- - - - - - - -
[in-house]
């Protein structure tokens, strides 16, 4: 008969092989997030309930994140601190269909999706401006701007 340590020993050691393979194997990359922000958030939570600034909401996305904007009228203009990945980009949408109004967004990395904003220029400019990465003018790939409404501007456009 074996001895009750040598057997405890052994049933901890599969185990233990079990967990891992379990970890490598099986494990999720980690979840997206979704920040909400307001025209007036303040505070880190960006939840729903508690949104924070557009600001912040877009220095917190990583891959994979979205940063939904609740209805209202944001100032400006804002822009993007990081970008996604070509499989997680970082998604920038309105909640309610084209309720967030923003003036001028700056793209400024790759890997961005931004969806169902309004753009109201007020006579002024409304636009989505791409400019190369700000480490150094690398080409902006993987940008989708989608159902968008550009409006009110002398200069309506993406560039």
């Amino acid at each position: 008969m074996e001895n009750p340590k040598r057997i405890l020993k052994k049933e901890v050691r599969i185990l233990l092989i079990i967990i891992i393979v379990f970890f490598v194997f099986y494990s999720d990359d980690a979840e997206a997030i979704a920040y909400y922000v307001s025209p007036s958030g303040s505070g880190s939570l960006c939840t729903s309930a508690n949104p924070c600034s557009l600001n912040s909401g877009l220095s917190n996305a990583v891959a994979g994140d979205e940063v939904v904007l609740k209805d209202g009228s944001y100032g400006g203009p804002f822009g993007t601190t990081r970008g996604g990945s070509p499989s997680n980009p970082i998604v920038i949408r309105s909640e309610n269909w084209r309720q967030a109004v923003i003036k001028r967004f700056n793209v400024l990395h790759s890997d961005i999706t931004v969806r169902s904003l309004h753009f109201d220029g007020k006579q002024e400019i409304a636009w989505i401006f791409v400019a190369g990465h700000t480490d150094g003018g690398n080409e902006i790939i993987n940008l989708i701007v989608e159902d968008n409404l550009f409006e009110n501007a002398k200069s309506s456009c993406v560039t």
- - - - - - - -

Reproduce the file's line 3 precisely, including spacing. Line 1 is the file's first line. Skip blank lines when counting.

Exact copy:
């Amino acid at each position: 008969m074996e001895n009750p340590k040598r057997i405890l020993k052994k049933e901890v050691r599969i185990l233990l092989i079990i967990i891992i393979v379990f970890f490598v194997f099986y494990s999720d990359d980690a979840e997206a997030i979704a920040y909400y922000v307001s025209p007036s958030g303040s505070g880190s939570l960006c939840t729903s309930a508690n949104p924070c600034s557009l600001n912040s909401g877009l220095s917190n996305a990583v891959a994979g994140d979205e940063v939904v904007l609740k209805d209202g009228s944001y100032g400006g203009p804002f822009g993007t601190t990081r970008g996604g990945s070509p499989s997680n980009p970082i998604v920038i949408r309105s909640e309610n269909w084209r309720q967030a109004v923003i003036k001028r967004f700056n793209v400024l990395h790759s890997d961005i999706t931004v969806r169902s904003l309004h753009f109201d220029g007020k006579q002024e400019i409304a636009w989505i401006f791409v400019a190369g990465h700000t480490d150094g003018g690398n080409e902006i790939i993987n940008l989708i701007v989608e159902d968008n409404l550009f409006e009110n501007a002398k200069s309506s456009c993406v560039t």